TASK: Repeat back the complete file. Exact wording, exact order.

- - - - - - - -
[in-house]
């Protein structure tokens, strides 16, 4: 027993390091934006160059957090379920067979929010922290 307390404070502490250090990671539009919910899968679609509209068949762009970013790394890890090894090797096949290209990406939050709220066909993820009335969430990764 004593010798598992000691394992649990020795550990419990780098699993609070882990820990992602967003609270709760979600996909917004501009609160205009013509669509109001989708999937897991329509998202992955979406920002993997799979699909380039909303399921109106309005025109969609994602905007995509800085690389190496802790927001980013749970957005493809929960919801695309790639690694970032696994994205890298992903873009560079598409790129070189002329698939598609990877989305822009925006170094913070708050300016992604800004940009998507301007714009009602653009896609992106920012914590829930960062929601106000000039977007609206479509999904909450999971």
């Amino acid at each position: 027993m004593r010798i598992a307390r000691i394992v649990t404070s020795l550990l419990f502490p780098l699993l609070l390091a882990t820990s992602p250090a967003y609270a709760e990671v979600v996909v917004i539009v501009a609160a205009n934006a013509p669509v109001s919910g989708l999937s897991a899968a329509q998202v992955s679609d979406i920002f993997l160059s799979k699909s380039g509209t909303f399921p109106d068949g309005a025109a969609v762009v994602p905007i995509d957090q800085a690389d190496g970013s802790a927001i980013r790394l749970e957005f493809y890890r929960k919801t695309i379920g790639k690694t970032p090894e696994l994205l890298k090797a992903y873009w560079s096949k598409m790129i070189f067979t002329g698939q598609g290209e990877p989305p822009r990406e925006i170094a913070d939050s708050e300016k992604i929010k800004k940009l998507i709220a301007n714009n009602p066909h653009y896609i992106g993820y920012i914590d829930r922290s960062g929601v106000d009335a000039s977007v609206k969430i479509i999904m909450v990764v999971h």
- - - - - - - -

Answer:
[in-house]
């Protein structure tokens, strides 16, 4: 027993390091934006160059957090379920067979929010922290 307390404070502490250090990671539009919910899968679609509209068949762009970013790394890890090894090797096949290209990406939050709220066909993820009335969430990764 004593010798598992000691394992649990020795550990419990780098699993609070882990820990992602967003609270709760979600996909917004501009609160205009013509669509109001989708999937897991329509998202992955979406920002993997799979699909380039909303399921109106309005025109969609994602905007995509800085690389190496802790927001980013749970957005493809929960919801695309790639690694970032696994994205890298992903873009560079598409790129070189002329698939598609990877989305822009925006170094913070708050300016992604800004940009998507301007714009009602653009896609992106920012914590829930960062929601106000000039977007609206479509999904909450999971």
């Amino acid at each position: 027993m004593r010798i598992a307390r000691i394992v649990t404070s020795l550990l419990f502490p780098l699993l609070l390091a882990t820990s992602p250090a967003y609270a709760e990671v979600v996909v917004i539009v501009a609160a205009n934006a013509p669509v109001s919910g989708l999937s897991a899968a329509q998202v992955s679609d979406i920002f993997l160059s799979k699909s380039g509209t909303f399921p109106d068949g309005a025109a969609v762009v994602p905007i995509d957090q800085a690389d190496g970013s802790a927001i980013r790394l749970e957005f493809y890890r929960k919801t695309i379920g790639k690694t970032p090894e696994l994205l890298k090797a992903y873009w560079s096949k598409m790129i070189f067979t002329g698939q598609g290209e990877p989305p822009r990406e925006i170094a913070d939050s708050e300016k992604i929010k800004k940009l998507i709220a301007n714009n009602p066909h653009y896609i992106g993820y920012i914590d829930r922290s960062g929601v106000d009335a000039s977007v609206k969430i479509i999904m909450v990764v999971h």